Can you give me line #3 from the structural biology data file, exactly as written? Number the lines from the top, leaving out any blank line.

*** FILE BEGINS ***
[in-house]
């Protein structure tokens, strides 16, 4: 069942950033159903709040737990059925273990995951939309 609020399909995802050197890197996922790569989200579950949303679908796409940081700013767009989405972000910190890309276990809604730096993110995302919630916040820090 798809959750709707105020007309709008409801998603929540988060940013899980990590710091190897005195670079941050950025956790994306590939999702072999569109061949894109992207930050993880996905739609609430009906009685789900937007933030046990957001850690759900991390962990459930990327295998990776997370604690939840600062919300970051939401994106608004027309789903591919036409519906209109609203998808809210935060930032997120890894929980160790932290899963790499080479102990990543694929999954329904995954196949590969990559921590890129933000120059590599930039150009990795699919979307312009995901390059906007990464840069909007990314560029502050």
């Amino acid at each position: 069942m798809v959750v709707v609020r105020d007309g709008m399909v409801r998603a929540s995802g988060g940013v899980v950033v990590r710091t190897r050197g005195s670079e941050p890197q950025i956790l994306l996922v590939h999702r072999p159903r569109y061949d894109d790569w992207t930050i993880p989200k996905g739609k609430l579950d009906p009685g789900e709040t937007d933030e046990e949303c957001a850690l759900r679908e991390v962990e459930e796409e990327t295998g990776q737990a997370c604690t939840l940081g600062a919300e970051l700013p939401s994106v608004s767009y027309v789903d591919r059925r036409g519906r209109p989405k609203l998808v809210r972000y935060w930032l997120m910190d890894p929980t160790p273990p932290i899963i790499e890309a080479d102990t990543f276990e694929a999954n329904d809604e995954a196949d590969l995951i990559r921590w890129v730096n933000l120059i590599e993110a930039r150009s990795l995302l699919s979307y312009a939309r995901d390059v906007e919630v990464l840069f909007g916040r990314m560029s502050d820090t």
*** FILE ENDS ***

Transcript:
């Amino acid at each position: 069942m798809v959750v709707v609020r105020d007309g709008m399909v409801r998603a929540s995802g988060g940013v899980v950033v990590r710091t190897r050197g005195s670079e941050p890197q950025i956790l994306l996922v590939h999702r072999p159903r569109y061949d894109d790569w992207t930050i993880p989200k996905g739609k609430l579950d009906p009685g789900e709040t937007d933030e046990e949303c957001a850690l759900r679908e991390v962990e459930e796409e990327t295998g990776q737990a997370c604690t939840l940081g600062a919300e970051l700013p939401s994106v608004s767009y027309v789903d591919r059925r036409g519906r209109p989405k609203l998808v809210r972000y935060w930032l997120m910190d890894p929980t160790p273990p932290i899963i790499e890309a080479d102990t990543f276990e694929a999954n329904d809604e995954a196949d590969l995951i990559r921590w890129v730096n933000l120059i590599e993110a930039r150009s990795l995302l699919s979307y312009a939309r995901d390059v906007e919630v990464l840069f909007g916040r990314m560029s502050d820090t």